1. Department policy. If your policy specifies that you can only carry a certain gun off-duty, then there’s your answer. But since, by definition, you are not on the job while off-duty, then such a policy provision is perhaps questionable, unless your department also requires that you be armed off-duty. This argument assumes you have a regular citizen’s pistol permit and are carrying on that authority while off-duty. If your state has no such provisions, then you are carrying on the authority of your commission and naturally your policy applies. In any case, policy—like it or not—is still policy and you should adhere to it.
2. Caliber. The whole purpose of a defensive handgun is to stop a life-threatening attack. There is universal agreement on very few points in the firearms training community, but everyone agrees that firearms of less than .38 caliber (or 9mm, which equals .36 caliber) are not advisable. Regardless, any firearm of any caliber is better than no firearm at all.
3. Trigger pull. Chances are that most of your trigger time is on your duty gun. Therefore, under stress, your body and brain expect to feel the trigger weight and length of pull on that duty gun. Lighter trigger pulls can set you up for negligent discharges.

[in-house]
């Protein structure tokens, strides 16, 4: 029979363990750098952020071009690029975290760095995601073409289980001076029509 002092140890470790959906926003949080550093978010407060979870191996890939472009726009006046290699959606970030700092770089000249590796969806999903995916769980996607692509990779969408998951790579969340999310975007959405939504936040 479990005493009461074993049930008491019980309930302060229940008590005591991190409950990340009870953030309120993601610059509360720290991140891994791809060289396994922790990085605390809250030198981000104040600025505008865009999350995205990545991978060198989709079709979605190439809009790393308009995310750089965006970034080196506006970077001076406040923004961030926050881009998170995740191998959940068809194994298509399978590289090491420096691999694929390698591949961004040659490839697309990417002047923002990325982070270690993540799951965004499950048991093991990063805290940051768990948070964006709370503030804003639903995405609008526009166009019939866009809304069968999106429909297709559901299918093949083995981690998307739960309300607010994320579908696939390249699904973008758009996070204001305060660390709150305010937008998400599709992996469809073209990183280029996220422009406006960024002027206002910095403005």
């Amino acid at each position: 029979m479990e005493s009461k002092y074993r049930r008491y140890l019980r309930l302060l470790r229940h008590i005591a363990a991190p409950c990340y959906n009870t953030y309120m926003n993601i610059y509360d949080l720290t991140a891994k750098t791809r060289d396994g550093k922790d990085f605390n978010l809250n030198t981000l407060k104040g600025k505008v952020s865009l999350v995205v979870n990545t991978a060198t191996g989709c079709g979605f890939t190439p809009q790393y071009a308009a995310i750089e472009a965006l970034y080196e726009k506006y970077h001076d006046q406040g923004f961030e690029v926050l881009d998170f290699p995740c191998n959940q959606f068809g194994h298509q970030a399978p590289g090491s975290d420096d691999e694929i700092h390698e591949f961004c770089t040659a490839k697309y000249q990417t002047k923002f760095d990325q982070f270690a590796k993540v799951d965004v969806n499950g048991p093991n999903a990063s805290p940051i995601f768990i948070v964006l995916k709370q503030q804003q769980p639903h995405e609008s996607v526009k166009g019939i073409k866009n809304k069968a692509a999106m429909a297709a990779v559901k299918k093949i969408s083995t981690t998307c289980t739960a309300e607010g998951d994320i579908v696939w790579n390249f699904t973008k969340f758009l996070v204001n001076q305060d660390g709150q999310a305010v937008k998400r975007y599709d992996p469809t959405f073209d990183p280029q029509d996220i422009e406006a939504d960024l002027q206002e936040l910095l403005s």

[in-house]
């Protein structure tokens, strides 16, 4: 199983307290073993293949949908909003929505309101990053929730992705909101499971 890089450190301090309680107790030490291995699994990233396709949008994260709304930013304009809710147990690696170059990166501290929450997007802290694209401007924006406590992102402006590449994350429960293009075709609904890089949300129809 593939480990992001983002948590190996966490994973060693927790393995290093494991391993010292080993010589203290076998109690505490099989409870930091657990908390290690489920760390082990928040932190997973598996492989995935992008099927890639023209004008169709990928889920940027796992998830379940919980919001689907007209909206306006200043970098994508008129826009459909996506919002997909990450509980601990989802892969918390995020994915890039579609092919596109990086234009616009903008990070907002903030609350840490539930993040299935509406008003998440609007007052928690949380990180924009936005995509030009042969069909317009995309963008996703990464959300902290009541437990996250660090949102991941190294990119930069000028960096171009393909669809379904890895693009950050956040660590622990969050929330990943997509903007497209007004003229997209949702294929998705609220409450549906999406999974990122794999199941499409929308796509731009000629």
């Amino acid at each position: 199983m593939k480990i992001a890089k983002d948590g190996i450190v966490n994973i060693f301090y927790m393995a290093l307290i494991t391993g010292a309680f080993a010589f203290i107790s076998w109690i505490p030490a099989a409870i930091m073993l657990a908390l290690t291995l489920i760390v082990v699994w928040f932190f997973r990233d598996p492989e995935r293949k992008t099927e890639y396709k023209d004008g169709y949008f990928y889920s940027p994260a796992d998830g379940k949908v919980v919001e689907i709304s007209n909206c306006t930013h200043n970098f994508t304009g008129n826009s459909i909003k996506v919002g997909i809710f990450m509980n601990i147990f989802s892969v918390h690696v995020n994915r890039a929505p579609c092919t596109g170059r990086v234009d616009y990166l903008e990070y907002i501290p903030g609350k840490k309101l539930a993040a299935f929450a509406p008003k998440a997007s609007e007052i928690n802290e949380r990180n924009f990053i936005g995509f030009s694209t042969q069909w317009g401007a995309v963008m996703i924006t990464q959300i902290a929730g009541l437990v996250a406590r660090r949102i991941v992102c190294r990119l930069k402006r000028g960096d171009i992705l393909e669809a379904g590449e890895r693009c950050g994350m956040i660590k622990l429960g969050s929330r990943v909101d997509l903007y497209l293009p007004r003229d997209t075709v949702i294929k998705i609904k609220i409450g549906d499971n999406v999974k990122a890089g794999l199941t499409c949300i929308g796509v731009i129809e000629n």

What to Carry
Your duty gun. This choice has a lot going for it. You don’t have to buy another gun, you’re already very familiar with it, and it’s utterly court-defensible. Really, the only reason that you might not make this your choice is because you find it more convenient to carry a smaller gun.
A smaller version of your duty gun. There’s nothing wrong with this choice either. Most of the arguments above for your duty gun apply, and in fact all of them apply if your agency also issues the smaller gun—perhaps to smaller officers, detectives or administrative personnel. You will gain some concealability and convenience with the smaller gun, but it’s still a different gun! It feels different, points different and shoots different. Practice with it!
A small semiautomatic. If you prefer something other than a version of your duty gun, that’s fine—just keep the constraints listed above in mind. There are two manufacturers who pretty much dominate the small automatic category and who don’t offer full-size duty guns. Although Kel-Tec and Kahr Arms take different approaches, both make reliable and deservedly very popular small semis. Both are worthy of serious consideration.